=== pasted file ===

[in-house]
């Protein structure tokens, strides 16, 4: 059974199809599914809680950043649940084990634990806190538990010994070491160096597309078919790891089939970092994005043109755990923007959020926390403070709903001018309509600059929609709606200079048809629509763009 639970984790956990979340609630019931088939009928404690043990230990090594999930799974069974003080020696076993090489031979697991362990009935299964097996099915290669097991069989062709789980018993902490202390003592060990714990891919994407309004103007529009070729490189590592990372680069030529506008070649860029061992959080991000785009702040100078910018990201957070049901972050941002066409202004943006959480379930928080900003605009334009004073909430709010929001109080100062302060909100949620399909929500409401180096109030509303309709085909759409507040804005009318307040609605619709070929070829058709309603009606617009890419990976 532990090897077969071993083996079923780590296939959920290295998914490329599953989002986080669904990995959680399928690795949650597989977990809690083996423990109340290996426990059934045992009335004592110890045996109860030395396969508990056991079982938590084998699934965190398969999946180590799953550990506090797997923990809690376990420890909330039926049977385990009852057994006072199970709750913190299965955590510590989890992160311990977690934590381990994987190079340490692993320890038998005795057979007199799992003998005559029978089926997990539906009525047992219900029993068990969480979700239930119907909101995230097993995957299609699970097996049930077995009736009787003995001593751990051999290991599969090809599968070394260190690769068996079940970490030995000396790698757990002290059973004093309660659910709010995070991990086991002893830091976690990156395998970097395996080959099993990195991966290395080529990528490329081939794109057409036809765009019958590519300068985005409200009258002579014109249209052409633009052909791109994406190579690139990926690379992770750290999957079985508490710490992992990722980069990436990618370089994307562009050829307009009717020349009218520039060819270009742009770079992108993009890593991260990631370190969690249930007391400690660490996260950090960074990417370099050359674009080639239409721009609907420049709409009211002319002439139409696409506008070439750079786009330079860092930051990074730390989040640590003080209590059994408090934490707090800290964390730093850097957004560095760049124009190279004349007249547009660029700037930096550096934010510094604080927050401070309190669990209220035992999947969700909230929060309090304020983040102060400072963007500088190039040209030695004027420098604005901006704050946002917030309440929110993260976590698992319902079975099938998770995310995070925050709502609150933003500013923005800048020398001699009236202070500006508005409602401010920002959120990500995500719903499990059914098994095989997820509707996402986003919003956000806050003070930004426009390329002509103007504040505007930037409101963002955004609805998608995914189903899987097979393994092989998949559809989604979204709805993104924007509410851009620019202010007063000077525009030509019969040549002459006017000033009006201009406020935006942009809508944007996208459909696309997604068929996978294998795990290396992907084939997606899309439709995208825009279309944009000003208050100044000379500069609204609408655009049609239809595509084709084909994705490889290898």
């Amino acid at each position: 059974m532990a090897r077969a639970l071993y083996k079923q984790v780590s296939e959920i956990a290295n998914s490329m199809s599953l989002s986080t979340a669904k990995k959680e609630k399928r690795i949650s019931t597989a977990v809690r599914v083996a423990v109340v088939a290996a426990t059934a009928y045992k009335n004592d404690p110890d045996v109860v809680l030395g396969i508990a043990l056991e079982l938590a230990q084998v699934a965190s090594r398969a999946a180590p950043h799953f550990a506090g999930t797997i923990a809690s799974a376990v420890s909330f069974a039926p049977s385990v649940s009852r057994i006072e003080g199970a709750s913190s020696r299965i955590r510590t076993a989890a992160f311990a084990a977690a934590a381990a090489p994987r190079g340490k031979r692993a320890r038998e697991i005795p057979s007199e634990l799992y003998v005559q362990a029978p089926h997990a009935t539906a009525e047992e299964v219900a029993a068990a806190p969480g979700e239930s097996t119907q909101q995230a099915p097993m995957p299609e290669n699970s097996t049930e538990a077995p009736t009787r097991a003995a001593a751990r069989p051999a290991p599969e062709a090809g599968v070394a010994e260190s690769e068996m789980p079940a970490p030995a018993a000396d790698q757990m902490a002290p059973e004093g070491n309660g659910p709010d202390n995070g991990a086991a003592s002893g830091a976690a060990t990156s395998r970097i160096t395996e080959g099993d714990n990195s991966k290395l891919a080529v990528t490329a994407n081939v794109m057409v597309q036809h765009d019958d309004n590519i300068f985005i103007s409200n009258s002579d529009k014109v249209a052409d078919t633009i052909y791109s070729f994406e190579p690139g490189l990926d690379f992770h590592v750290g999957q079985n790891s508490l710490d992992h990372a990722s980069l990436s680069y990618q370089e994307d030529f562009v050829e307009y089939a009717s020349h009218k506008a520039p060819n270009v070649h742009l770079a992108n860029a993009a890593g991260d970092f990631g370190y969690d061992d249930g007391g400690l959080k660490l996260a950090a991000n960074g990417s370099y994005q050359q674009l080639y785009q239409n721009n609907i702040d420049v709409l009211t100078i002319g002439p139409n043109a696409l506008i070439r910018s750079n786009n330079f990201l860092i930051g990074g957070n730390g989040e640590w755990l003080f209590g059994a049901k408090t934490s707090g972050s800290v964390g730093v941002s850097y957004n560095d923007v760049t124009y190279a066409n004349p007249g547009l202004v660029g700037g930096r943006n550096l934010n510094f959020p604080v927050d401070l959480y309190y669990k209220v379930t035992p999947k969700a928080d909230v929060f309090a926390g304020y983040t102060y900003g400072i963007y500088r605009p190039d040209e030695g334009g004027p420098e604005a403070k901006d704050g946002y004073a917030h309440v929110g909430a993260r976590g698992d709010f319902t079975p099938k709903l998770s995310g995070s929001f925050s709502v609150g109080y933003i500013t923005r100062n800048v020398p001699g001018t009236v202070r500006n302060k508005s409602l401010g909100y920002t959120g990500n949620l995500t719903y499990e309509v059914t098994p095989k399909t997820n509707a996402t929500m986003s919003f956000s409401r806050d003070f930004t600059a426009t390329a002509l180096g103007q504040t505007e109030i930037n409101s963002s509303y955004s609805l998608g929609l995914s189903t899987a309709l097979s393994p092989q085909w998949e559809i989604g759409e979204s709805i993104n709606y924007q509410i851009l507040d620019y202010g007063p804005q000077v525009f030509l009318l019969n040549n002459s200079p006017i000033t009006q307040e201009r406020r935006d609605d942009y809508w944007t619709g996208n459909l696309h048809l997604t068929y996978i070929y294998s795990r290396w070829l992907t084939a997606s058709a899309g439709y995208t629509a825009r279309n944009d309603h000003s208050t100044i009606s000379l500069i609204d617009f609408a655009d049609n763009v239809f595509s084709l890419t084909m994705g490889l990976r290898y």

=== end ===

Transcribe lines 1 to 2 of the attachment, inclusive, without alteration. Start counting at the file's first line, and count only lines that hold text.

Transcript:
[in-house]
């Protein structure tokens, strides 16, 4: 059974199809599914809680950043649940084990634990806190538990010994070491160096597309078919790891089939970092994005043109755990923007959020926390403070709903001018309509600059929609709606200079048809629509763009 639970984790956990979340609630019931088939009928404690043990230990090594999930799974069974003080020696076993090489031979697991362990009935299964097996099915290669097991069989062709789980018993902490202390003592060990714990891919994407309004103007529009070729490189590592990372680069030529506008070649860029061992959080991000785009702040100078910018990201957070049901972050941002066409202004943006959480379930928080900003605009334009004073909430709010929001109080100062302060909100949620399909929500409401180096109030509303309709085909759409507040804005009318307040609605619709070929070829058709309603009606617009890419990976 532990090897077969071993083996079923780590296939959920290295998914490329599953989002986080669904990995959680399928690795949650597989977990809690083996423990109340290996426990059934045992009335004592110890045996109860030395396969508990056991079982938590084998699934965190398969999946180590799953550990506090797997923990809690376990420890909330039926049977385990009852057994006072199970709750913190299965955590510590989890992160311990977690934590381990994987190079340490692993320890038998005795057979007199799992003998005559029978089926997990539906009525047992219900029993068990969480979700239930119907909101995230097993995957299609699970097996049930077995009736009787003995001593751990051999290991599969090809599968070394260190690769068996079940970490030995000396790698757990002290059973004093309660659910709010995070991990086991002893830091976690990156395998970097395996080959099993990195991966290395080529990528490329081939794109057409036809765009019958590519300068985005409200009258002579014109249209052409633009052909791109994406190579690139990926690379992770750290999957079985508490710490992992990722980069990436990618370089994307562009050829307009009717020349009218520039060819270009742009770079992108993009890593991260990631370190969690249930007391400690660490996260950090960074990417370099050359674009080639239409721009609907420049709409009211002319002439139409696409506008070439750079786009330079860092930051990074730390989040640590003080209590059994408090934490707090800290964390730093850097957004560095760049124009190279004349007249547009660029700037930096550096934010510094604080927050401070309190669990209220035992999947969700909230929060309090304020983040102060400072963007500088190039040209030695004027420098604005901006704050946002917030309440929110993260976590698992319902079975099938998770995310995070925050709502609150933003500013923005800048020398001699009236202070500006508005409602401010920002959120990500995500719903499990059914098994095989997820509707996402986003919003956000806050003070930004426009390329002509103007504040505007930037409101963002955004609805998608995914189903899987097979393994092989998949559809989604979204709805993104924007509410851009620019202010007063000077525009030509019969040549002459006017000033009006201009406020935006942009809508944007996208459909696309997604068929996978294998795990290396992907084939997606899309439709995208825009279309944009000003208050100044000379500069609204609408655009049609239809595509084709084909994705490889290898």